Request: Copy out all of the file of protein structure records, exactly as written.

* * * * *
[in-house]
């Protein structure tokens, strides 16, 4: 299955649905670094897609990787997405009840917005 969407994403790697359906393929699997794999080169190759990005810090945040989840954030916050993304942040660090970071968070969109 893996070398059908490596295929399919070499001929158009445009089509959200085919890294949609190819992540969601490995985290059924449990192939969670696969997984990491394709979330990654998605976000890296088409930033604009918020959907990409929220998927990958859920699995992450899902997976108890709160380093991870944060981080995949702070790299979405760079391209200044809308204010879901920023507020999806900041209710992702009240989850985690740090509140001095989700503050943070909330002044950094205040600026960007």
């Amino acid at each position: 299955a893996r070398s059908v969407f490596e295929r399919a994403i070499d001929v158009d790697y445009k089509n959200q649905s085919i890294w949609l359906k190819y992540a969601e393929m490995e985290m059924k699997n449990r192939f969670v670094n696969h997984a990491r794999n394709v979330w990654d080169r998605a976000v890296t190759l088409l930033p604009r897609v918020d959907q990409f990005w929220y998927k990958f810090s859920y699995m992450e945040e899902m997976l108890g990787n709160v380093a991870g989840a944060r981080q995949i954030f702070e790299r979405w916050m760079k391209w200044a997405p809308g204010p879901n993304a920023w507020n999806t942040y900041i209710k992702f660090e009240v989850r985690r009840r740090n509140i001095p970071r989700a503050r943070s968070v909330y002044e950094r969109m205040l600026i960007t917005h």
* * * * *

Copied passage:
[in-house]
């Protein structure tokens, strides 16, 4: 299955649905670094897609990787997405009840917005 969407994403790697359906393929699997794999080169190759990005810090945040989840954030916050993304942040660090970071968070969109 893996070398059908490596295929399919070499001929158009445009089509959200085919890294949609190819992540969601490995985290059924449990192939969670696969997984990491394709979330990654998605976000890296088409930033604009918020959907990409929220998927990958859920699995992450899902997976108890709160380093991870944060981080995949702070790299979405760079391209200044809308204010879901920023507020999806900041209710992702009240989850985690740090509140001095989700503050943070909330002044950094205040600026960007």
């Amino acid at each position: 299955a893996r070398s059908v969407f490596e295929r399919a994403i070499d001929v158009d790697y445009k089509n959200q649905s085919i890294w949609l359906k190819y992540a969601e393929m490995e985290m059924k699997n449990r192939f969670v670094n696969h997984a990491r794999n394709v979330w990654d080169r998605a976000v890296t190759l088409l930033p604009r897609v918020d959907q990409f990005w929220y998927k990958f810090s859920y699995m992450e945040e899902m997976l108890g990787n709160v380093a991870g989840a944060r981080q995949i954030f702070e790299r979405w916050m760079k391209w200044a997405p809308g204010p879901n993304a920023w507020n999806t942040y900041i209710k992702f660090e009240v989850r985690r009840r740090n509140i001095p970071r989700a503050r943070s968070v909330y002044e950094r969109m205040l600026i960007t917005h």